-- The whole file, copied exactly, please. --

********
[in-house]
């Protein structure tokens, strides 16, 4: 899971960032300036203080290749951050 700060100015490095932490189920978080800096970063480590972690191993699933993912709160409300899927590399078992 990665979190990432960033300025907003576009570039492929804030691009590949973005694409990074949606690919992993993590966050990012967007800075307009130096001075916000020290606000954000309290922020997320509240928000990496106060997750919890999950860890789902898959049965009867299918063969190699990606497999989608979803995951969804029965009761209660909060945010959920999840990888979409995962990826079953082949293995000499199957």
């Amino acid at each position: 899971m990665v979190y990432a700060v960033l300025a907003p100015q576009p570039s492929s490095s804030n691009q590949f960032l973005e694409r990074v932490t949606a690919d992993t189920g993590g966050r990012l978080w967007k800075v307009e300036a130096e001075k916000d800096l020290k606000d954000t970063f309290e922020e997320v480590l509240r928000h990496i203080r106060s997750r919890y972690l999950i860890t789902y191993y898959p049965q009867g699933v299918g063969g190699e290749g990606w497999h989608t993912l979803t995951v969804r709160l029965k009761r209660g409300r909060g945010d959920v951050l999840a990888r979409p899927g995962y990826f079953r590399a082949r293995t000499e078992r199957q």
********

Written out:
[in-house]
């Protein structure tokens, strides 16, 4: 899971960032300036203080290749951050 700060100015490095932490189920978080800096970063480590972690191993699933993912709160409300899927590399078992 990665979190990432960033300025907003576009570039492929804030691009590949973005694409990074949606690919992993993590966050990012967007800075307009130096001075916000020290606000954000309290922020997320509240928000990496106060997750919890999950860890789902898959049965009867299918063969190699990606497999989608979803995951969804029965009761209660909060945010959920999840990888979409995962990826079953082949293995000499199957």
């Amino acid at each position: 899971m990665v979190y990432a700060v960033l300025a907003p100015q576009p570039s492929s490095s804030n691009q590949f960032l973005e694409r990074v932490t949606a690919d992993t189920g993590g966050r990012l978080w967007k800075v307009e300036a130096e001075k916000d800096l020290k606000d954000t970063f309290e922020e997320v480590l509240r928000h990496i203080r106060s997750r919890y972690l999950i860890t789902y191993y898959p049965q009867g699933v299918g063969g190699e290749g990606w497999h989608t993912l979803t995951v969804r709160l029965k009761r209660g409300r909060g945010d959920v951050l999840a990888r979409p899927g995962y990826f079953r590399a082949r293995t000499e078992r199957q």